Chute experiments on slushflow dynamics.
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- NGI articles 
Original versionCold Regions Science and Technology, 51(2/3): 56-167. doi:10.1016/j.coldregions.2007.03.011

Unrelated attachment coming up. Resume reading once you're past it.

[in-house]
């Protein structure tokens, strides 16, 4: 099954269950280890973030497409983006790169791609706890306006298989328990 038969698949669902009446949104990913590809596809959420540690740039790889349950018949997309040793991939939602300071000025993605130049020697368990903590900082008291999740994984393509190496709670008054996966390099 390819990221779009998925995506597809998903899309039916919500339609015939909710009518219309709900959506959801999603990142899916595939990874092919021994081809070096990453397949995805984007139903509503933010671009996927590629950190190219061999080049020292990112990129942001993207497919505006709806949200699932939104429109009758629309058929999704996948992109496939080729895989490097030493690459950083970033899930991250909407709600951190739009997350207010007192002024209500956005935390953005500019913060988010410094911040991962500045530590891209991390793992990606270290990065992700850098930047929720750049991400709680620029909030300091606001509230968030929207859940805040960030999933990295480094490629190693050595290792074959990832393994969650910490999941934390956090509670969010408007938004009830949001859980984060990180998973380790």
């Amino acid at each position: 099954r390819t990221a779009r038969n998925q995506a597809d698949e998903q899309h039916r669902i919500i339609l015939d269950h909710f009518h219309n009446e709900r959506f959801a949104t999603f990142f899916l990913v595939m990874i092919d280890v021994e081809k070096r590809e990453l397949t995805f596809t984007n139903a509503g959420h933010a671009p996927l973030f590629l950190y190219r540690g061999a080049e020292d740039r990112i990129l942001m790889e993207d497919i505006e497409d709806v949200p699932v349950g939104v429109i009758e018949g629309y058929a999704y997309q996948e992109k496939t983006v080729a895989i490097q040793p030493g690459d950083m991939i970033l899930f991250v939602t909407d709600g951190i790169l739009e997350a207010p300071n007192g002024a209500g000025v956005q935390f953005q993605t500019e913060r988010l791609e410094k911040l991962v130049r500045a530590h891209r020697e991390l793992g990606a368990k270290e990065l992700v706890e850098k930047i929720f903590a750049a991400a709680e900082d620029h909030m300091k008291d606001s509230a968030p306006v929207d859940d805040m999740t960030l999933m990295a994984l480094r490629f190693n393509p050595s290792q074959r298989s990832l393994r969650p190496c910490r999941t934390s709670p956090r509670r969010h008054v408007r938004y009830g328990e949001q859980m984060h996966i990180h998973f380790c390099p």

Slushflows are gravity driven mass flows consisting of a mixture of snow and water, which exhibit considerable damage potential for endangered areas. An increase in global temperature and winter rain precipitation could lead to more frequent slushflow events, requiring the need to redesign protective measures. The purpose of this paper is to investigate the flow rheology of small scale slushflows (volumes of 10–15 m3) using the 30 m long and 2.5 m wide snow chute of the Swiss Federal Institute of Snow and Avalanche Research at Weissfluhjoch, Davos, Switzerland. Velocity profiles, dynamic pressure, basal and normal shear stresses and flow height data were recorded in order to test suitable instruments for slushflow measurements. From the obtained data, the order of magnitude of the drag factor for slushflows interacting with obstacles could be estimated. Furthermore, an empirical guess of the effective viscosity of the slush could be extracted from the data. We give an overview of the experimental setup and discuss the experimental problems arising from the specific characteristics of slushflows. First results are presented, which indicate that the drag might be considerably higher than the estimates commonly used for dry flowing avalanches. Compared to dry snow avalanches, comparable (at similar velocities) shear and normal stresses seem to be higher in slushflows. The analysis of shear stress versus normal stress indicates some visco-plastic behavior. The results imply that slushflows have to be considered when choosing a design criteria for avalanche protection measures wherever this kind of flows can occur. The results from the chute experiments are discussed with respect to the development of numerical models of slushflows and a future adaptation of the optical velocity measurement devices to slushflows.